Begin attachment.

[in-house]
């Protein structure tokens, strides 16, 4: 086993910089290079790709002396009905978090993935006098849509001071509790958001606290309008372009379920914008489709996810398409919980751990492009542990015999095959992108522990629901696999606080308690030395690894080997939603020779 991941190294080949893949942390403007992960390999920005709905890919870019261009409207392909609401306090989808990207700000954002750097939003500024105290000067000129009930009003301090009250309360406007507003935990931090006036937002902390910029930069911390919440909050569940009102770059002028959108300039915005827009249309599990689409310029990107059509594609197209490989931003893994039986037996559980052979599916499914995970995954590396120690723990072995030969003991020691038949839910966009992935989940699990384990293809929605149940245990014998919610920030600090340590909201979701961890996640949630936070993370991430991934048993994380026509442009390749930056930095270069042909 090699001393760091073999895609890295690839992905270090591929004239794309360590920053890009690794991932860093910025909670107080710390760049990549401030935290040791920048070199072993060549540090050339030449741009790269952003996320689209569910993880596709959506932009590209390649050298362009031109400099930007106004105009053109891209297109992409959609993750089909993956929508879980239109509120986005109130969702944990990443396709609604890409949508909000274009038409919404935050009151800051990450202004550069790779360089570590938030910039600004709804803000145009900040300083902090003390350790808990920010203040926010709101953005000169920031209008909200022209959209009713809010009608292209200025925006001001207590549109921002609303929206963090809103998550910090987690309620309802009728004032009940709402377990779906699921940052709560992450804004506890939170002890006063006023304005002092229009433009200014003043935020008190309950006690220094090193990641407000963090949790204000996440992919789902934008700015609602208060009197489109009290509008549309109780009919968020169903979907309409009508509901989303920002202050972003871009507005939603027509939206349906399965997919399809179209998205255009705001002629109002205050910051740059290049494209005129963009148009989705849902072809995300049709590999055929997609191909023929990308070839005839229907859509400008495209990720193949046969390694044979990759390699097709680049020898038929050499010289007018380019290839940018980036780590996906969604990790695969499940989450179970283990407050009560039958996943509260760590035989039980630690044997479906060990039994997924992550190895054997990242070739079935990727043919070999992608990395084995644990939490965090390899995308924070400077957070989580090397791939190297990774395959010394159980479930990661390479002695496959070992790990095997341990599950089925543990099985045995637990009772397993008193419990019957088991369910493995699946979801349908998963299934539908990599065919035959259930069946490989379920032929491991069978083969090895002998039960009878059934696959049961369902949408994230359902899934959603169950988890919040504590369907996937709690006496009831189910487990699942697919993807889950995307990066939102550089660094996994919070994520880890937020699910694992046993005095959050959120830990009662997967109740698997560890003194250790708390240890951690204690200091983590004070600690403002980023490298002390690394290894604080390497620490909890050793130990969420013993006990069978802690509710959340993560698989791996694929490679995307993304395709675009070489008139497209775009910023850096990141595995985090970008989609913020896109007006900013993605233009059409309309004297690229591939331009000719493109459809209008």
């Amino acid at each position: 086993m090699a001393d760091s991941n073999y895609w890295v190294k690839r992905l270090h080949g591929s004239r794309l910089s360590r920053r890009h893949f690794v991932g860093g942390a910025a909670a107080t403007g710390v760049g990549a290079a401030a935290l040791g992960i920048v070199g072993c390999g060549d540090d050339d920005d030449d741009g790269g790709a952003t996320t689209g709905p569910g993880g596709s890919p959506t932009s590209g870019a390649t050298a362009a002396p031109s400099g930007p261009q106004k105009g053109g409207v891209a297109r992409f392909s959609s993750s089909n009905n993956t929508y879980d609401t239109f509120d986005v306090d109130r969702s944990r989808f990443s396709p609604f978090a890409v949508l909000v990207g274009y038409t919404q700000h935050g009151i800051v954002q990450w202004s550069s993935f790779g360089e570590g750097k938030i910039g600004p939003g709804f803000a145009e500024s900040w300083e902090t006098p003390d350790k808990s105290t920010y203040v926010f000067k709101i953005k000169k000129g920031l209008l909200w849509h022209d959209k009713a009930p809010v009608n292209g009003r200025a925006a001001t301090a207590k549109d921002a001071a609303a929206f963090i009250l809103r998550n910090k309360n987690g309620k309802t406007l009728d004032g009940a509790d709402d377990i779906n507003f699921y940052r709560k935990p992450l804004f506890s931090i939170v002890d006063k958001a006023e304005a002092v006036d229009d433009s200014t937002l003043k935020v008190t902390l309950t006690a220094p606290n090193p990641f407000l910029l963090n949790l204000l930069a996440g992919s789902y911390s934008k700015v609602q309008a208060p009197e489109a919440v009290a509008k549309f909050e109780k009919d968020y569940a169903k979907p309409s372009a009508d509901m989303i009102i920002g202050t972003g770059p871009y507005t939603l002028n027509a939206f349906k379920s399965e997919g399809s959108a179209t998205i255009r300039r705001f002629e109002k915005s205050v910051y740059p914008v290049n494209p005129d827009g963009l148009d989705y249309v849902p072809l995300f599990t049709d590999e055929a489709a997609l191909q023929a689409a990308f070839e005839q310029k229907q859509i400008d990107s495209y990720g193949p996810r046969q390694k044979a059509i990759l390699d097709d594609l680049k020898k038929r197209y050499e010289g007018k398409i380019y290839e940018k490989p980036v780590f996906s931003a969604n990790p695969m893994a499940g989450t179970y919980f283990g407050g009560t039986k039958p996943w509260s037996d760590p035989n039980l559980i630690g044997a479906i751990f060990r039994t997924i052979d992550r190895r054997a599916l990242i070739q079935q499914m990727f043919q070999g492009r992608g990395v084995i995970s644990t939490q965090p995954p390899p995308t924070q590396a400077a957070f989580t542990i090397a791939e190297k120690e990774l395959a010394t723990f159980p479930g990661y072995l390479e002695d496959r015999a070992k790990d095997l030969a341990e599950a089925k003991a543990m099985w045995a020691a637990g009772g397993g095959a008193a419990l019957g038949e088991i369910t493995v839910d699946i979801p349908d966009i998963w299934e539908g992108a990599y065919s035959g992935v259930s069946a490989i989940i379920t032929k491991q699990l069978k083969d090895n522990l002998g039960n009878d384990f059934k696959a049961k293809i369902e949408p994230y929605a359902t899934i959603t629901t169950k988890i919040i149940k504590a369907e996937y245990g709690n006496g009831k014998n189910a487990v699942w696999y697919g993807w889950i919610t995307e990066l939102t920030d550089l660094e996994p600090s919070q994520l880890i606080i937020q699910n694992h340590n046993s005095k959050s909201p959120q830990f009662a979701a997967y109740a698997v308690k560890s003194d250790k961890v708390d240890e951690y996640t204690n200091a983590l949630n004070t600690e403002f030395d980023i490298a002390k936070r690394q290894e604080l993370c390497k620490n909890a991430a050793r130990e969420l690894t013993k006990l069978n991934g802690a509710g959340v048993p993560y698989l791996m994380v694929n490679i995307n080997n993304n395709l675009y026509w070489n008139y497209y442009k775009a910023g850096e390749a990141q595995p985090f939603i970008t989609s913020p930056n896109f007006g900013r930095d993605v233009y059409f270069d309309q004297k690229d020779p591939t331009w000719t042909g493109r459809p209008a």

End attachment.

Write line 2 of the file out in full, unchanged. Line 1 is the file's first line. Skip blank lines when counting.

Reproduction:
């Protein structure tokens, strides 16, 4: 086993910089290079790709002396009905978090993935006098849509001071509790958001606290309008372009379920914008489709996810398409919980751990492009542990015999095959992108522990629901696999606080308690030395690894080997939603020779 991941190294080949893949942390403007992960390999920005709905890919870019261009409207392909609401306090989808990207700000954002750097939003500024105290000067000129009930009003301090009250309360406007507003935990931090006036937002902390910029930069911390919440909050569940009102770059002028959108300039915005827009249309599990689409310029990107059509594609197209490989931003893994039986037996559980052979599916499914995970995954590396120690723990072995030969003991020691038949839910966009992935989940699990384990293809929605149940245990014998919610920030600090340590909201979701961890996640949630936070993370991430991934048993994380026509442009390749930056930095270069042909 090699001393760091073999895609890295690839992905270090591929004239794309360590920053890009690794991932860093910025909670107080710390760049990549401030935290040791920048070199072993060549540090050339030449741009790269952003996320689209569910993880596709959506932009590209390649050298362009031109400099930007106004105009053109891209297109992409959609993750089909993956929508879980239109509120986005109130969702944990990443396709609604890409949508909000274009038409919404935050009151800051990450202004550069790779360089570590938030910039600004709804803000145009900040300083902090003390350790808990920010203040926010709101953005000169920031209008909200022209959209009713809010009608292209200025925006001001207590549109921002609303929206963090809103998550910090987690309620309802009728004032009940709402377990779906699921940052709560992450804004506890939170002890006063006023304005002092229009433009200014003043935020008190309950006690220094090193990641407000963090949790204000996440992919789902934008700015609602208060009197489109009290509008549309109780009919968020169903979907309409009508509901989303920002202050972003871009507005939603027509939206349906399965997919399809179209998205255009705001002629109002205050910051740059290049494209005129963009148009989705849902072809995300049709590999055929997609191909023929990308070839005839229907859509400008495209990720193949046969390694044979990759390699097709680049020898038929050499010289007018380019290839940018980036780590996906969604990790695969499940989450179970283990407050009560039958996943509260760590035989039980630690044997479906060990039994997924992550190895054997990242070739079935990727043919070999992608990395084995644990939490965090390899995308924070400077957070989580090397791939190297990774395959010394159980479930990661390479002695496959070992790990095997341990599950089925543990099985045995637990009772397993008193419990019957088991369910493995699946979801349908998963299934539908990599065919035959259930069946490989379920032929491991069978083969090895002998039960009878059934696959049961369902949408994230359902899934959603169950988890919040504590369907996937709690006496009831189910487990699942697919993807889950995307990066939102550089660094996994919070994520880890937020699910694992046993005095959050959120830990009662997967109740698997560890003194250790708390240890951690204690200091983590004070600690403002980023490298002390690394290894604080390497620490909890050793130990969420013993006990069978802690509710959340993560698989791996694929490679995307993304395709675009070489008139497209775009910023850096990141595995985090970008989609913020896109007006900013993605233009059409309309004297690229591939331009000719493109459809209008």